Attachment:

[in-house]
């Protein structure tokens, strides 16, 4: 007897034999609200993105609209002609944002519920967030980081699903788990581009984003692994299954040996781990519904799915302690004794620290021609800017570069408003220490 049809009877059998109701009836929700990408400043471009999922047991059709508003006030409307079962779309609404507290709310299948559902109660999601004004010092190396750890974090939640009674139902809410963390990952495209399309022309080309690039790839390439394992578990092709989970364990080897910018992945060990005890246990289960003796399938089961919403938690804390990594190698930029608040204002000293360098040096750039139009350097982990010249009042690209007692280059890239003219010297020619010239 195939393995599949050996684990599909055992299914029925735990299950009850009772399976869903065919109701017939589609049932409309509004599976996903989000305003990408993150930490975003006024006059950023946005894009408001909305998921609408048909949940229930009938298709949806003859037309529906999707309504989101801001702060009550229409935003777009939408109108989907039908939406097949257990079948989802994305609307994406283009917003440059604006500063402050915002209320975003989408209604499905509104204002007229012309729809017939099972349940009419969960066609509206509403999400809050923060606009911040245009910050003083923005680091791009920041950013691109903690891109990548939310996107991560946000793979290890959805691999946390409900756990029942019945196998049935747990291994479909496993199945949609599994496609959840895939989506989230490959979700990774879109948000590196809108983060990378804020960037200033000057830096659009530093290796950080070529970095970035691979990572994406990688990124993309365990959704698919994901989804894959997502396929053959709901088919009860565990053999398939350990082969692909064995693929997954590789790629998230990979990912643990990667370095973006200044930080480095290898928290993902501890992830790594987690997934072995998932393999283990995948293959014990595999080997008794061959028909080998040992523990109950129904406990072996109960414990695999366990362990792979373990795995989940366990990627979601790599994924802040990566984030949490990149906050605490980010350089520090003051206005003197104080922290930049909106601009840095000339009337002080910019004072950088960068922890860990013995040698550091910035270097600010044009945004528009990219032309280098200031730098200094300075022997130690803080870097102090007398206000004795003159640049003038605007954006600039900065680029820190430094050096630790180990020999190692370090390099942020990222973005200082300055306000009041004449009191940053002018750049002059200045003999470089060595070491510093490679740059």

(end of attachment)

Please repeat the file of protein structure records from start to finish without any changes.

[in-house]
């Protein structure tokens, strides 16, 4: 007897034999609200993105609209002609944002519920967030980081699903788990581009984003692994299954040996781990519904799915302690004794620290021609800017570069408003220490 049809009877059998109701009836929700990408400043471009999922047991059709508003006030409307079962779309609404507290709310299948559902109660999601004004010092190396750890974090939640009674139902809410963390990952495209399309022309080309690039790839390439394992578990092709989970364990080897910018992945060990005890246990289960003796399938089961919403938690804390990594190698930029608040204002000293360098040096750039139009350097982990010249009042690209007692280059890239003219010297020619010239 195939393995599949050996684990599909055992299914029925735990299950009850009772399976869903065919109701017939589609049932409309509004599976996903989000305003990408993150930490975003006024006059950023946005894009408001909305998921609408048909949940229930009938298709949806003859037309529906999707309504989101801001702060009550229409935003777009939408109108989907039908939406097949257990079948989802994305609307994406283009917003440059604006500063402050915002209320975003989408209604499905509104204002007229012309729809017939099972349940009419969960066609509206509403999400809050923060606009911040245009910050003083923005680091791009920041950013691109903690891109990548939310996107991560946000793979290890959805691999946390409900756990029942019945196998049935747990291994479909496993199945949609599994496609959840895939989506989230490959979700990774879109948000590196809108983060990378804020960037200033000057830096659009530093290796950080070529970095970035691979990572994406990688990124993309365990959704698919994901989804894959997502396929053959709901088919009860565990053999398939350990082969692909064995693929997954590789790629998230990979990912643990990667370095973006200044930080480095290898928290993902501890992830790594987690997934072995998932393999283990995948293959014990595999080997008794061959028909080998040992523990109950129904406990072996109960414990695999366990362990792979373990795995989940366990990627979601790599994924802040990566984030949490990149906050605490980010350089520090003051206005003197104080922290930049909106601009840095000339009337002080910019004072950088960068922890860990013995040698550091910035270097600010044009945004528009990219032309280098200031730098200094300075022997130690803080870097102090007398206000004795003159640049003038605007954006600039900065680029820190430094050096630790180990020999190692370090390099942020990222973005200082300055306000009041004449009191940053002018750049002059200045003999470089060595070491510093490679740059």